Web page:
Foundations of Strength: Building the Wall – Cameron Weber ASpS1 AES

“Brick by brick the wall of strength is built. Try to build the wall in a week or inconsistently it will crumble.” – ET

This quote says so much about the fitness industry in Australia but many will not understand why it’s such a powerful quote. From my experience dealing with over 300 athletes, many believe the expectation of results is now! But this isn’t how the body works; it takes time for adaptations to occur. 

We spend numerous sessions teaching basic movement patterns that an athlete will use throughout their sporting event, but what many won’t understand is that we are trying to reteach the body a movement that the body may be doing differently. The human body is an incredible system and the brain and CNS control all of this. At the top of this, all is the body wants to find is the easiest way to do something. This may mean that a weakness, in an area, makes another area compensate to make that movement easier. Think of a hamstring strain. This injury typically occurs when the glutes aren’t doing their job and getting the hips to full extension. What occurs is the hamstring will join in on a movement its not designed to do and try and help the hip get to extension. The hamstring gets overstretched in its role, the force becomes to much and a hamstring strain usually becomes the result.

Back to the body now, over years of growth; walking, running, pulling and pushing things the body starts to learn and develop pathways, that get strengthened after every repetition of that movement. Now think about how long you have been running for? How long have you been running since puberty? Has anyone ever taught you how to run? If you have valgus (inward rotation of the femur) every time you go into a single leg stance something isn’t working and something is over compensating. Lets take a swimmer for example, lets make them a 15 year old girl. She has been swimming since she was 8 and competitively since 13. She has been at a high level and training 8x times a week (for the non swimmers, this is an average amount of sessions, I know crazy right!). Now if she trains for an hour and half each session a week and trains for 46 weeks in the year, that equals 552 hours in the pool a year. If this female has a winging scapula(irregular movement of the scapula), as she does her stroke, her upper trapezius is compensating to help the arm get the required position. On average, for freestyle, there is 15 strokes per lap. The swimmer could be doing between 3-4km in a session which is 120-160 laps meaning the athletes could be doing 1800-2400(half for one side). Meaning in one week a swimmer could do 19200 strokes! Can you see how the body could easily adapt to this? The repetition of this movement would start to be learnt by the CNS in just one session.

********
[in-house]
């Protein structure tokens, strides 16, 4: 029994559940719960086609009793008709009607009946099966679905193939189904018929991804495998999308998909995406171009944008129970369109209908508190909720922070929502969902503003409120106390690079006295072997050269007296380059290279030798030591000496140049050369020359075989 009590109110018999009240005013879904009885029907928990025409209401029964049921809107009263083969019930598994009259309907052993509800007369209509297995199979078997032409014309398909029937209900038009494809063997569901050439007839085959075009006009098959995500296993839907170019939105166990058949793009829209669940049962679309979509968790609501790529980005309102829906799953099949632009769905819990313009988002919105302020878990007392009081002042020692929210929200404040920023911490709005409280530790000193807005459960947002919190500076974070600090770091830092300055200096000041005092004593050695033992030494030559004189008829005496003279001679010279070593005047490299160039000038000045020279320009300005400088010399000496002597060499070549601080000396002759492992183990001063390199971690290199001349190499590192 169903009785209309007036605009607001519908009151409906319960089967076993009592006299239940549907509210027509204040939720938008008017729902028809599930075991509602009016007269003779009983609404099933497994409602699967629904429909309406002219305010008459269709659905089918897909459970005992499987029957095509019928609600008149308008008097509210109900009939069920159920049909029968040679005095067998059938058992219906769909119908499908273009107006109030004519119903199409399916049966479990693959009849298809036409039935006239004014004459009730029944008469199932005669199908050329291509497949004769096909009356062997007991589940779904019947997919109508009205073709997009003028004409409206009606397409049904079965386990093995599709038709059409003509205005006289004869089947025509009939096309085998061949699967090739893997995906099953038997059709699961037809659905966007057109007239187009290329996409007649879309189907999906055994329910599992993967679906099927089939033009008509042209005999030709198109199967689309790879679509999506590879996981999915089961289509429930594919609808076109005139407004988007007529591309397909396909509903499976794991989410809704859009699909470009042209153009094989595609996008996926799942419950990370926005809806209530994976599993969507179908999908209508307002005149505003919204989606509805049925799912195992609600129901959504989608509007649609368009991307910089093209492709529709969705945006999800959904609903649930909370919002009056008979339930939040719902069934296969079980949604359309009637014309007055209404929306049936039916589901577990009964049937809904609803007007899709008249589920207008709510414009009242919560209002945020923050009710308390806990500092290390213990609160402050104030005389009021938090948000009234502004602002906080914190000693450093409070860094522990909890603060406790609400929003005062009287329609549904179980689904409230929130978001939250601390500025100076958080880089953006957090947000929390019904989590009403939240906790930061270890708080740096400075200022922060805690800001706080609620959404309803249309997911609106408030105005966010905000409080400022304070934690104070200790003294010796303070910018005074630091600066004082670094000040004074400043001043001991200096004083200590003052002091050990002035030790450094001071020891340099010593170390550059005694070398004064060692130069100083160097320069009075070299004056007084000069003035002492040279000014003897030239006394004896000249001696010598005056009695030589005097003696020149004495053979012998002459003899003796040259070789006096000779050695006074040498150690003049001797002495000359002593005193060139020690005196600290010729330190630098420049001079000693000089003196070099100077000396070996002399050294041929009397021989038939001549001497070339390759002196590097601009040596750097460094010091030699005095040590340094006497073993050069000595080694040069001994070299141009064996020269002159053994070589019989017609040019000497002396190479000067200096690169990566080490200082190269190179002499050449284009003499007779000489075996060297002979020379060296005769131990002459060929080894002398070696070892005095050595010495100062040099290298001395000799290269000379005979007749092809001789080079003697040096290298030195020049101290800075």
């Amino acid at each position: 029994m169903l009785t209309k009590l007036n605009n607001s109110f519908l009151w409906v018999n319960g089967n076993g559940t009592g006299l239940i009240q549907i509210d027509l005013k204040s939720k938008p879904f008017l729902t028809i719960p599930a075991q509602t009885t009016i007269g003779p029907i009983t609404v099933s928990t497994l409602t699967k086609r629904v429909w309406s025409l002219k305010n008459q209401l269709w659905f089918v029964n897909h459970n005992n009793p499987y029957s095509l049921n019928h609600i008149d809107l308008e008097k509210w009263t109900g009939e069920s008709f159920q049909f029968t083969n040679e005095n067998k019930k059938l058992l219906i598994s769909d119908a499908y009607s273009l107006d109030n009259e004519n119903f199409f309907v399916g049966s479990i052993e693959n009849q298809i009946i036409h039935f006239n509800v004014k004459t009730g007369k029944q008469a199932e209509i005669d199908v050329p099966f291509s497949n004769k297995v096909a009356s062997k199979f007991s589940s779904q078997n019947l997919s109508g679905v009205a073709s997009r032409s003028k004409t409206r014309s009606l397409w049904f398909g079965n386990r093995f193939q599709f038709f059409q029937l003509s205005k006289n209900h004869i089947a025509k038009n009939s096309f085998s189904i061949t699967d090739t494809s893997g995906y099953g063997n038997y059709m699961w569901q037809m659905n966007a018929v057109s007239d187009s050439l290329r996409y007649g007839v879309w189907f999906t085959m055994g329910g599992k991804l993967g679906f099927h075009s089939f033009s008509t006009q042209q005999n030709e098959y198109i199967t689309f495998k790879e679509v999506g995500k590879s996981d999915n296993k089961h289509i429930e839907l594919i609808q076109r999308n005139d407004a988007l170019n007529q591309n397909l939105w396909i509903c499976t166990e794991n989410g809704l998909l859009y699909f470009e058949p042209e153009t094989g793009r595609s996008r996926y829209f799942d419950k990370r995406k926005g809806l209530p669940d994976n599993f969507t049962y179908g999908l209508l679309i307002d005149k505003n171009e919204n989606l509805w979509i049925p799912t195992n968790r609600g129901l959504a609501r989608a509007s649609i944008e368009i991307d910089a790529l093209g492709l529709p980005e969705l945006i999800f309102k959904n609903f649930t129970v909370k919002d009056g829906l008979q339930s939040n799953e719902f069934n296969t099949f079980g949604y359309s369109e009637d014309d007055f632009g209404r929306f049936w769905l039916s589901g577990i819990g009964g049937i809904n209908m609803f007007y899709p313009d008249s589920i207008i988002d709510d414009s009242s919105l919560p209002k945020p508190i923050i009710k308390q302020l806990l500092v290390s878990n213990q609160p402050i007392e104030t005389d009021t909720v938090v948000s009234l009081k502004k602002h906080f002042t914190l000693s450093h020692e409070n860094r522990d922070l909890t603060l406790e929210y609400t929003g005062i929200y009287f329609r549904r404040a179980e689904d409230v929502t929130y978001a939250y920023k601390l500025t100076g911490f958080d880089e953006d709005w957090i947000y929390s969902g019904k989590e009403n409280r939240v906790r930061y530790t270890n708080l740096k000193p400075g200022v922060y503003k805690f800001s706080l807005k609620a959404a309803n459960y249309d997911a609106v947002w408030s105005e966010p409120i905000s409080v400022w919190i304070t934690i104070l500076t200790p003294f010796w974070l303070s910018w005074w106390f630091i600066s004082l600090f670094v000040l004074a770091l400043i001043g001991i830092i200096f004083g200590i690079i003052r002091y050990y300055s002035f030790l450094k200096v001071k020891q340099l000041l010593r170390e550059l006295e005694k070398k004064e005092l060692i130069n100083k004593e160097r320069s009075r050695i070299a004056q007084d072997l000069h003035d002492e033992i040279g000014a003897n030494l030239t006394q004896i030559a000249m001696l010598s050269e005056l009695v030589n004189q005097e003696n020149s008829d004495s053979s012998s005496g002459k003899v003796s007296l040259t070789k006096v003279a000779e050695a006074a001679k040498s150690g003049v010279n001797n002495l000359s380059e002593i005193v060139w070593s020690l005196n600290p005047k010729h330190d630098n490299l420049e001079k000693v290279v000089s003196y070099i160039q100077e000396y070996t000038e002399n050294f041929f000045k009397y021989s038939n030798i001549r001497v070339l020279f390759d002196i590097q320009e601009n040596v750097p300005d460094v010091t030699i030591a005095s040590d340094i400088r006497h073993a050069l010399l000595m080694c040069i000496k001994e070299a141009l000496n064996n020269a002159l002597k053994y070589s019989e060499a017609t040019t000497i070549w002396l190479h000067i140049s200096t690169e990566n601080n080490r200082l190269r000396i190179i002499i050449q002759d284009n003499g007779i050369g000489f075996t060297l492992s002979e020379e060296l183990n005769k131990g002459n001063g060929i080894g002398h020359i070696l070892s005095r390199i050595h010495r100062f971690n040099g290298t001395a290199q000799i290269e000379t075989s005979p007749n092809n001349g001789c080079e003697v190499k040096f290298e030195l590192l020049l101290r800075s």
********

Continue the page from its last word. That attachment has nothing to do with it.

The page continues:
The athlete that wants the quick fix may not know this. I’m not sure the typical 3×10 single arm row in the one half an hour session is really going overcompensate for the 1800 strokes the swimmer does. Like the quote says brick by brick the strength will build. As long as every time that athlete comes in they are doing the exercise with a high level of quality (not quantity) this pathway will continue to be built. If you add  at home exercise as well as educate the athlete about what and why for the exercise this can help strengthen this pathway. Maybe they take what you say about drawing your scapula into the ‘pocket’ and relaxing their trap while the hand is above their head, they might remember to do this while at least doing their warmup in the pool and all of a sudden this movement pattern is getting learnt away from your strength session. Strength isn’t just the muscle, we need to consider everything that makes up this strength and how it occurs. From here we can start to make adaptations and make these basic movement patterns second nature. These patterns help in transference to your sport as well as helping to reduce the possibility of an injury occurring from overuse/overcompensation. 

It’s not going to take one session and it’s not going to take a month. But every session should be a brick in the wall of strength and over time this wall will become rock solid. It doesn’t mean that it will be bullet proof but it will be stronger after each repetition. The inconsistency can lead to holes appearing in the wall, or a brick not being as solid as it should be. You can see from the example above that if inconsistency occurs you can easily fall back into old ways. The old pathway will be stronger and the CNS will convert back to old ways because it is engrained. As a coach you may find it tough to break through these old pathways, but this is why an athlete comes to see you, to get better! Communicate, teach, learn, educate and the athlete will start to develop. It might not be performance based to start with but could be something as simple as learning how to use the diaphragm to breath to help recovery. 

Stay consistent, stay persistent and the wall will build! #mouldingthecompleteathlete

If you have any questions or comments don’t hesitate to contact us. 

Cameron Weber

Sport and Exercise Scientist